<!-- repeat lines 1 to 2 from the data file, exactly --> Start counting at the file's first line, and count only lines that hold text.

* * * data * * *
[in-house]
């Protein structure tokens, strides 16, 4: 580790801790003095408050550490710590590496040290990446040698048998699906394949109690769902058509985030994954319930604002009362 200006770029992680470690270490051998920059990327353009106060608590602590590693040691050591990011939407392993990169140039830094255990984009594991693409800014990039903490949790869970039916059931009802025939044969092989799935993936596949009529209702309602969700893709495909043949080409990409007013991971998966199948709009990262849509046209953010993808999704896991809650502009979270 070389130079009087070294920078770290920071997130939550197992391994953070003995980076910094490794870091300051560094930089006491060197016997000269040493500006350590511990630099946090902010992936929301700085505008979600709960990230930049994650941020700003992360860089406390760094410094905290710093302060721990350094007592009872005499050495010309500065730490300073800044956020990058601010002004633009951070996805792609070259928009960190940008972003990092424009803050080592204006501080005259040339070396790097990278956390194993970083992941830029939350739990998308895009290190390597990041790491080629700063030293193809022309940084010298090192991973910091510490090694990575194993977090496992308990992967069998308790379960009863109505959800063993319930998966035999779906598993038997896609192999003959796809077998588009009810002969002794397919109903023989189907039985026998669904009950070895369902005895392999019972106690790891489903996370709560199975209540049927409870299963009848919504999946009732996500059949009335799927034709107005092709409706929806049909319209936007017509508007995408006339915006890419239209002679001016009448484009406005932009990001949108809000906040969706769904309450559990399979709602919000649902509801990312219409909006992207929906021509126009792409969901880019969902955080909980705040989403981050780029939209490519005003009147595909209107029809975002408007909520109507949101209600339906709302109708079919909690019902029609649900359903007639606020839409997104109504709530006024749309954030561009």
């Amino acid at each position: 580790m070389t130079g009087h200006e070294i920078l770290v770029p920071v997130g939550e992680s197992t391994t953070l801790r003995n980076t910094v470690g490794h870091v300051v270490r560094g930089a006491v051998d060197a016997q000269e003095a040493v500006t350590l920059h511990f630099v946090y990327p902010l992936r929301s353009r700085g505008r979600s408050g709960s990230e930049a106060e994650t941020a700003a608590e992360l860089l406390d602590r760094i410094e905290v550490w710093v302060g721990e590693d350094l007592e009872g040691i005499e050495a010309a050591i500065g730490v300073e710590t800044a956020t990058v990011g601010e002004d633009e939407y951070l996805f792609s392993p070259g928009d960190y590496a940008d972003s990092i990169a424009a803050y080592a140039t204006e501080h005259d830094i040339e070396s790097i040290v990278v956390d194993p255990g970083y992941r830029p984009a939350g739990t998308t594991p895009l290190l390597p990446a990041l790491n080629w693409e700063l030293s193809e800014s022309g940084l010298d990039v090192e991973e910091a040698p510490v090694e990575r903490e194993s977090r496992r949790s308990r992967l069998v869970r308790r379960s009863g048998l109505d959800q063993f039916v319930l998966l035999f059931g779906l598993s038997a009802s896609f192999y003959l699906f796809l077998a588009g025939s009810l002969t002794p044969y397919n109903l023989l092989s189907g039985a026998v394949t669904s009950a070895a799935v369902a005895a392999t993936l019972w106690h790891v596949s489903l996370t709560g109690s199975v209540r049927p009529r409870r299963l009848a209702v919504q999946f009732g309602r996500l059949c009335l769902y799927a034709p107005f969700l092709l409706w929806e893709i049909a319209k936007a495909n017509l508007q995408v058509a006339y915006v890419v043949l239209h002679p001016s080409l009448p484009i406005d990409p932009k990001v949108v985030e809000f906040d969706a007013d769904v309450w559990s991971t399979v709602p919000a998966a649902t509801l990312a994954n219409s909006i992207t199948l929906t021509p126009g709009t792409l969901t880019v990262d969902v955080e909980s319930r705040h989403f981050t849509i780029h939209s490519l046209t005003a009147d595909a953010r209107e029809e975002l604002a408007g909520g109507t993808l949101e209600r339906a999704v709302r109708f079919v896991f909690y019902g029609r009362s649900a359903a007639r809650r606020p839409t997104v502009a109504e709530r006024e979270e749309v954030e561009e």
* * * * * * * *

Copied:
[in-house]
């Protein structure tokens, strides 16, 4: 580790801790003095408050550490710590590496040290990446040698048998699906394949109690769902058509985030994954319930604002009362 200006770029992680470690270490051998920059990327353009106060608590602590590693040691050591990011939407392993990169140039830094255990984009594991693409800014990039903490949790869970039916059931009802025939044969092989799935993936596949009529209702309602969700893709495909043949080409990409007013991971998966199948709009990262849509046209953010993808999704896991809650502009979270 070389130079009087070294920078770290920071997130939550197992391994953070003995980076910094490794870091300051560094930089006491060197016997000269040493500006350590511990630099946090902010992936929301700085505008979600709960990230930049994650941020700003992360860089406390760094410094905290710093302060721990350094007592009872005499050495010309500065730490300073800044956020990058601010002004633009951070996805792609070259928009960190940008972003990092424009803050080592204006501080005259040339070396790097990278956390194993970083992941830029939350739990998308895009290190390597990041790491080629700063030293193809022309940084010298090192991973910091510490090694990575194993977090496992308990992967069998308790379960009863109505959800063993319930998966035999779906598993038997896609192999003959796809077998588009009810002969002794397919109903023989189907039985026998669904009950070895369902005895392999019972106690790891489903996370709560199975209540049927409870299963009848919504999946009732996500059949009335799927034709107005092709409706929806049909319209936007017509508007995408006339915006890419239209002679001016009448484009406005932009990001949108809000906040969706769904309450559990399979709602919000649902509801990312219409909006992207929906021509126009792409969901880019969902955080909980705040989403981050780029939209490519005003009147595909209107029809975002408007909520109507949101209600339906709302109708079919909690019902029609649900359903007639606020839409997104109504709530006024749309954030561009």